New England Patriots' Day 2 2014 NFL Draft Primer

Sterling Xie@@sxie1281Correspondent IIMay 9, 2014

New England Patriots' Day 2 2014 NFL Draft Primer

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    The New England Patriots surprised many observers in the first round, selecting a tantalizing talent in Dominique Easley who comes with glaring medical red flags.  Considering the quarterback slide, it seemed likely the Pats would trade out of the first round and pile up picks in Day 2.

    Instead, New England went for the premium talent, a swing-for-the-fences mindset that contrasts how the Pats have typically acted in the past.  Nevertheless, Easley's addition does address a major need, both in position and skill set.

    So where do the Patriots go from here?  The second and third rounds are typically where the Pats have made their hay, so while the Easley selection was intriguing, Friday night is arguably more critical to their 2014 roster construction.

    As the Patriots demonstrated yet again, they are among the most unpredictable teams in the league.  Here's a look at their remaining needs and possible targets for Day 2.

Day 1 Recap and Analysis

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    The Patriots eschewed the option of finding a true successor to two-gapping anchor Vince Wilfork, instead opting for explosive interior pass-rusher Dominique Easley.  Easley is a tremendous talent who could turn into a foundational front-seven player—if he stays healthy.

    Easley figures to play around two-thirds of the snaps right away because of how often the Patriots utilize sub packages.  The Pats desperately needed to add a pass-rushing presence to supplement defensive ends Chandler Jones and Rob Ninkovich.  While Easley is not the edge-rusher many anticipated, his versatility to play all along the line is even more valuable than a pure 7-technique or outside linebacker.

    Consequently, pass rushing may no longer be a huge point of emphasis the rest of the draft.  After drafting Easley and signing veteran defensive end Will Smith, the Patriots have made a decent investment into bolstering the pass rush.  That's not to say they are done, but it seems more likely that Day 2 will move towards the offensive side of the ball.

    For that reason we can likely scratch off the likes of Demarcus Lawrence and Louis Nix III from the Pats' big board, as they will likely not be looking to double-dip at the same role and/or position with two early picks.  A late-round pass-rusher remains a possibility, but look for offensive line, tight end and perhaps even quarterback to receive some attention on Friday.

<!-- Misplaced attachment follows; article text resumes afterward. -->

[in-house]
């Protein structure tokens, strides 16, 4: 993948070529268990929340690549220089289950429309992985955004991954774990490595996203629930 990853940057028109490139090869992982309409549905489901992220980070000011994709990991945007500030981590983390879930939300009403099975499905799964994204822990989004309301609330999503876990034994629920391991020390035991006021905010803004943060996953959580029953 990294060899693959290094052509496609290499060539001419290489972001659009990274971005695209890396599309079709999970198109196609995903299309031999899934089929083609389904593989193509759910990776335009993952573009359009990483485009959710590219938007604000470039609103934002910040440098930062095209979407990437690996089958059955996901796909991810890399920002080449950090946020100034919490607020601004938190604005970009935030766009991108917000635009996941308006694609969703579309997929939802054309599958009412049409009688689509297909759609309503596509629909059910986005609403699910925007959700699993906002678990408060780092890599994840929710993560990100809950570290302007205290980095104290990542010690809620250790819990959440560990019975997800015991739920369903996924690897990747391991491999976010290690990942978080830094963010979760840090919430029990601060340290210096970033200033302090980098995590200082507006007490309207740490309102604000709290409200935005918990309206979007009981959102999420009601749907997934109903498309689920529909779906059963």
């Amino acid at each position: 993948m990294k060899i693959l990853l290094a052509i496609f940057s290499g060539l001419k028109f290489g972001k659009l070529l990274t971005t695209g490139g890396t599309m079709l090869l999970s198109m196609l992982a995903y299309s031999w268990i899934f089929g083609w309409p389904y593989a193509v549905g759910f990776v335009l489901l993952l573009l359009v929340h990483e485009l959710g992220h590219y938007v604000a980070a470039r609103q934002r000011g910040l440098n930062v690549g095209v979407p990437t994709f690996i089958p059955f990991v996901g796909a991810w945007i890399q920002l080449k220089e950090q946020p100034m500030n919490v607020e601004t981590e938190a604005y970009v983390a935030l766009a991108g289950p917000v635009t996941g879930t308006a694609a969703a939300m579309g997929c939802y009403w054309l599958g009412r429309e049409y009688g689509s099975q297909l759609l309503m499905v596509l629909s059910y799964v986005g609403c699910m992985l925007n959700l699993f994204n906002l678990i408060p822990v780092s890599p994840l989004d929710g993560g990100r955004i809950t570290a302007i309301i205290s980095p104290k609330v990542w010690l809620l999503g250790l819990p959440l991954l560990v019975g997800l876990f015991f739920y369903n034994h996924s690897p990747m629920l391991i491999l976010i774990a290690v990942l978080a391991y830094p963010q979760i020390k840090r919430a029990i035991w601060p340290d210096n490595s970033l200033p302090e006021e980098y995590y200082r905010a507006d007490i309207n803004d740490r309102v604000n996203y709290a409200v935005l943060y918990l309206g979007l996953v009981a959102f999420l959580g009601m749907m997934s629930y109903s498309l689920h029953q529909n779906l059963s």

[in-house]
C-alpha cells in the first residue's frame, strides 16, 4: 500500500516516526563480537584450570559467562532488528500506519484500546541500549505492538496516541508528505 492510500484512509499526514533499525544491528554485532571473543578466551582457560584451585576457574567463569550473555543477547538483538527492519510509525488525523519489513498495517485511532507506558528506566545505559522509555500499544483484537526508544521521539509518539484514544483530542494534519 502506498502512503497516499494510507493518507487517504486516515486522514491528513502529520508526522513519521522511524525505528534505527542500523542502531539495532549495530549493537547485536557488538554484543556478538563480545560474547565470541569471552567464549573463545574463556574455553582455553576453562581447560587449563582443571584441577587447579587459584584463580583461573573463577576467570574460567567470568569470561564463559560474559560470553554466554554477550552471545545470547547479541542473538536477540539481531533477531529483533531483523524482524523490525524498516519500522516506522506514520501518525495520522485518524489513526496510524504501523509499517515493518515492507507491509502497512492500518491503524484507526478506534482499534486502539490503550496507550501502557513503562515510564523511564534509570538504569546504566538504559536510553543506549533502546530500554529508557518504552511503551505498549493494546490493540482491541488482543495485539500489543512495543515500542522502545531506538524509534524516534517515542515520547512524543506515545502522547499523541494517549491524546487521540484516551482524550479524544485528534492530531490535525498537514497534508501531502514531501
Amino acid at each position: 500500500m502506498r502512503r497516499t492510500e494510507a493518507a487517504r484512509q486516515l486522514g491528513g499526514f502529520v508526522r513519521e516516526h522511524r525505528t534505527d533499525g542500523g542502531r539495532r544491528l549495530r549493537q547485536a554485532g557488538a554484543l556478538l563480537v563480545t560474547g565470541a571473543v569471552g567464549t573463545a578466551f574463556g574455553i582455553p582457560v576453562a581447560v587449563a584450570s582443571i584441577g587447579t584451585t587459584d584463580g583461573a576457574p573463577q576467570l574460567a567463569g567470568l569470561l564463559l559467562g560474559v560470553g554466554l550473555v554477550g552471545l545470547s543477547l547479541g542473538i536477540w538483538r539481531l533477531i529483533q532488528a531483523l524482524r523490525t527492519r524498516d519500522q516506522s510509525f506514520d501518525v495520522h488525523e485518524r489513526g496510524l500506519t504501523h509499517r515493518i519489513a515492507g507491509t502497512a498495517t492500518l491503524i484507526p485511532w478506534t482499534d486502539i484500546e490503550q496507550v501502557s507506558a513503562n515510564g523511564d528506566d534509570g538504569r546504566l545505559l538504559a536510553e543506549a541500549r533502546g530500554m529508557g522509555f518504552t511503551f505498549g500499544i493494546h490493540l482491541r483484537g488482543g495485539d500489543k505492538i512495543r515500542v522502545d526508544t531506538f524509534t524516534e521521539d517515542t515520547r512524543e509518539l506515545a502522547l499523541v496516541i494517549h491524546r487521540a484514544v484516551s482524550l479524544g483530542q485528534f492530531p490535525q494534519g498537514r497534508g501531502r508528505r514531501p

Updated Needs for Patriots

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    Following the selection of Dominique Easley, we can now update the Patriots' biggest positional needs.  Now that the first round has been completed, we can also examine how the Pats might approach these needs with just two Day 2 selections at the moment.


    1. Tight End

    There are not many players who could diversify the Patriots' relatively stagnant passing game.  A healthy Rob Gronkowski changes the equation, but since the Pats cannot necessarily depend on No. 87's availability, it would behoove them to select an insurance policy.

    With Eric Ebron the only tight end drafted in the first round, there should be options for the Patriots at No. 62.  Notre Dame's Troy Niklas and Iowa's C.J. Fiedorowicz are traditional in-line "Y" tight ends like Gronkowski, and both have terrific size that could make them immediate red-zone threats.  Jace Amaro and Austin Seferian-Jenkins seem likelier to have a home by the time the Patriots are on the clock again.


    2. Coverage Linebacker

    The depth beyond the starting trio is dangerously thin.  Fortunately, there are several enticing mid-round options that could actually allow the Patriots to hold off and wait for better value.  As a result, this may pop up again as a Day 3 need.

    The Patriots may also select a versatile sub-package edge-rusher at the position, as they figure to select a more fluid movement linebacker.  As the Easley selection showed, New England is emphasizing athleticism and explosiveness to combat the increasing prevalence of spread concepts in offenses.


    3. Interior Offensive Line

    Given the available talent, this could easily turn into the Patriots' first selection of the second round.  The run on wide receivers and defensive backs pushed plenty of starting-caliber guards and centers down the boards.